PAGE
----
تاثیر مشاوره نظارت بر یادگیری شخصی و نتایج شغلی: اثر تعدیل کننده دوگانه خوداثربخشی
|کد مقاله||سال انتشار||مقاله انگلیسی||ترجمه فارسی||تعداد کلمات|
|26309||2011||10 صفحه PDF||سفارش دهید||6710 کلمه|
Publisher : Elsevier - Science Direct (الزویر - ساینس دایرکت)
Journal : Journal of Vocational Behavior, Volume 78, Issue 2, April 2011, Pages 264–273
Using survey data from 226 employees and their supervisors in four manufacturing companies in China, we found that employee self-efficacy has a dual moderating effect on the impact of supervisory mentoring on subordinate career outcomes. Path analytic tests of mediated moderation suggested that self-efficacy moderates the mediated effects of supervisory mentoring on job performance and career satisfaction through personal learning such that the mediated effect on job performance is stronger when employees have higher self-efficacy, but the mediated effect on career satisfaction is stronger when they have lower self-efficacy.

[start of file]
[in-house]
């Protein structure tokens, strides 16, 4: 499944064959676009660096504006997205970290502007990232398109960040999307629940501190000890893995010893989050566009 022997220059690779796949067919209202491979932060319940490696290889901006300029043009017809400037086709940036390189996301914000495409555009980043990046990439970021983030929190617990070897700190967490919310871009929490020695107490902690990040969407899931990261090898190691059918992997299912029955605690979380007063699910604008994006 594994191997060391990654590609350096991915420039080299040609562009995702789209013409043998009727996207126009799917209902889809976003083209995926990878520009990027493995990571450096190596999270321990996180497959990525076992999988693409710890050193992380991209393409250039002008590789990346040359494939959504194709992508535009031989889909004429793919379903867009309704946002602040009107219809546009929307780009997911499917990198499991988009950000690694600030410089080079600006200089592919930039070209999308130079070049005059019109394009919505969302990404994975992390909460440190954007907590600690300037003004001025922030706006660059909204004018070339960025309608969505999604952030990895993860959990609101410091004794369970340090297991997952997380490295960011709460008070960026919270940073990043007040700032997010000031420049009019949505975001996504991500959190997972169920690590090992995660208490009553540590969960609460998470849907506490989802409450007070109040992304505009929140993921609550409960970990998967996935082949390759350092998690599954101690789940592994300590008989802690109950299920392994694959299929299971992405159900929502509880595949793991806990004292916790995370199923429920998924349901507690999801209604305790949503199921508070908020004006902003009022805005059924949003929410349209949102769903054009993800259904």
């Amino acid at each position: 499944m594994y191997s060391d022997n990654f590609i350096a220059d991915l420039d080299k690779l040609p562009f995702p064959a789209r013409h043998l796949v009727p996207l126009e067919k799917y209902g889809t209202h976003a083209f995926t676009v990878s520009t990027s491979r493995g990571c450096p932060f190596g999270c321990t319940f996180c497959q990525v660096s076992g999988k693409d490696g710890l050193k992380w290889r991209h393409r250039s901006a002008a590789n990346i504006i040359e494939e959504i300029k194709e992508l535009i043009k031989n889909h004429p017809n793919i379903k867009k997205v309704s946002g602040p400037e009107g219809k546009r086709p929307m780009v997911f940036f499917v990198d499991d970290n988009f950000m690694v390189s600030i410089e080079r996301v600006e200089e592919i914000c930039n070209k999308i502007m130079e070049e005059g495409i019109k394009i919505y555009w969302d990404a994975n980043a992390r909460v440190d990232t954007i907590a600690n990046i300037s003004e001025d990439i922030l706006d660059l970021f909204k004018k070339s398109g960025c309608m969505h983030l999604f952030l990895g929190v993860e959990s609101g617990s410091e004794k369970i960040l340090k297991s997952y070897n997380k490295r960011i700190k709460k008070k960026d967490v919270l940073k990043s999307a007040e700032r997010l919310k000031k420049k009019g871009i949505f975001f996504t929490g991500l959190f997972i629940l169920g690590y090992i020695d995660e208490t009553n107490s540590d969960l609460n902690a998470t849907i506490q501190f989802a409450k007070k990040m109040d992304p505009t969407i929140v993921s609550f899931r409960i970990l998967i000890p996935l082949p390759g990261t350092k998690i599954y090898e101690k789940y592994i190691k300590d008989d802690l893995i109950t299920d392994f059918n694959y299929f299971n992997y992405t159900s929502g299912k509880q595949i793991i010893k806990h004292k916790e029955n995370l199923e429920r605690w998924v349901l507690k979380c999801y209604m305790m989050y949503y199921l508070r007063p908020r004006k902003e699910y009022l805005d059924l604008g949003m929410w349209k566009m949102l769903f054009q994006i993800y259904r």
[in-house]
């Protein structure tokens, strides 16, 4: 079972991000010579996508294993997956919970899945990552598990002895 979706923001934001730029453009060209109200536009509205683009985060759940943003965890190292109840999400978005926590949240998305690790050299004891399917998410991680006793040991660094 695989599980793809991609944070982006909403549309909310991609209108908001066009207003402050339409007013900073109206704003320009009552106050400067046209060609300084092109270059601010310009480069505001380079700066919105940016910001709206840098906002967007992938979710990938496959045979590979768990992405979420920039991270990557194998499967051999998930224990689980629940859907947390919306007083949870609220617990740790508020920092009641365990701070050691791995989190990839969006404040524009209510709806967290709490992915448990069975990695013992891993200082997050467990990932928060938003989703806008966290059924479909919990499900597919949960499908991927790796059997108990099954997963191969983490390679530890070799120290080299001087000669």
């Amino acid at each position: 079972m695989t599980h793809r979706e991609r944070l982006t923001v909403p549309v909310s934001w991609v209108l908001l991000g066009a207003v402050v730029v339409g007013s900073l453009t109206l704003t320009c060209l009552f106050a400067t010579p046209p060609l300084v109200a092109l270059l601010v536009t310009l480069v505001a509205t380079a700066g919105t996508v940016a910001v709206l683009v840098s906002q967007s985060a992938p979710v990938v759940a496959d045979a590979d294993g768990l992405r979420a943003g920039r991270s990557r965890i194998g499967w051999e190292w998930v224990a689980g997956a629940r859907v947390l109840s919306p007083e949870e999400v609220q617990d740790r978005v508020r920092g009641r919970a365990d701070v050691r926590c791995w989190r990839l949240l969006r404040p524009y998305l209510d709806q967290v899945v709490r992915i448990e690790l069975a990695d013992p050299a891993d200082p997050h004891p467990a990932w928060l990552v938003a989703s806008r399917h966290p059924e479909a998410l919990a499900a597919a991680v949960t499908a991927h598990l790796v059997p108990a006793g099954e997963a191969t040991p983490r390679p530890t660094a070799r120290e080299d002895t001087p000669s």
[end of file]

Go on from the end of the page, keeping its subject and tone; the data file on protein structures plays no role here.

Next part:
Supervisory mentoring has been recognized as a key developmental resource in organizational settings (Noe, Greenberger & Wang, 2002). Supervisors use their greater knowledge, experience and status to help develop their subordinates (Bass, 1990). Specifically, supervisory mentoring serves primarily three functions: a career function, a psychosocial function, and role modeling (Scandura & Ragins, 1993). These functions provide help for subordinates in sponsorship, coaching, protection, exposure-and-visibility, and challenging work assignments. Empirical studies suggest that the amount of supervisory mentoring provided predicts subordinate-reported career outcomes, such as career satisfaction, career commitment, and low turnover intentions (e.g. Koberg et al., 1998 and Noe, 1988), and supervisor-rated career outcomes, such as promotion, compensation or salary increase (Dreher & Ash, 1990), and job performance. In this study, we focus the career outcomes on subordinate job performance and career satisfaction. While the question of whether supervisory mentoring leads to positive outcomes is the primary focus in the mentoring literature, more research is called for to examine the intermediate process and boundary conditions through which supervisory mentoring affects subordinate work outcomes. To date, paucity of research has attempted to explore the mechanisms and to uncover the effectiveness of supervisory mentoring. The mentoring literature would benefit from a clearer delineation of factors that mediate or moderate the effect of supervisory mentoring on subordinate career outcomes. We suggest that personal learning and self-efficacy are particularly salient to mentoring relationship. One important function of supervisory mentoring is to help subordinates to learn about organizational life and prepare them for advancement opportunities. Desire to learn plays a key role in the process of mentoring (Kagan, 1994). However, not much research has explicitly examined the mediating role of personal learning in the links between supervisory mentoring and subordinate career outcomes. More studies are needed to explore the effect of subordinate characteristics in the process of supervisory mentoring. Knowledge of how subordinate characteristics affect the impact of supervisory mentoring improves our understanding of the development of supervisory–subordinate relationships (Aryee et al., 1999 and Turban & Dougherty, 1994). Self-efficacy provides explicit guidelines on how to develop and enhance the quality of human functioning such as human motivation and attainments (Bandura, 1995). In spite of the critical role in affecting individual's ability and willingness to exercise control (Litt, 1988), paucity of research has explored how subordinate self-efficacy affects their experiences in the receipt of supervisory mentoring. Taken together, this study aims to integrate the intermediate role of subordinate personal learning and potential boundary effect of self-efficacy in the relationship between supervisory mentoring and subordinate career outcomes. Consistent with the current mentoring literature, supervisory mentoring will have a direct positive effect on protégés' job performance and career success (Allen et al., 2004 and Underhill, 2006). Moreover, mentoring process can be viewed as a mutual learning exchange relationship. This paper attempts to extend the current mentoring literature by incorporating research from the learning and development approach (Maurer, 2002). Personal learning and self-efficacy have been identified as important traits related to an individual's learning and development. Using a learning and developmental perspective, we developed and tested an integrated framework and posited that self-efficacy moderates the mediated effects of supervisory mentoring on outcomes (job performance and career satisfaction) through personal learning. The framework can be schematically represented in Fig. 1. Full-size image (21 K) Fig. 1. Schematic representation of the model.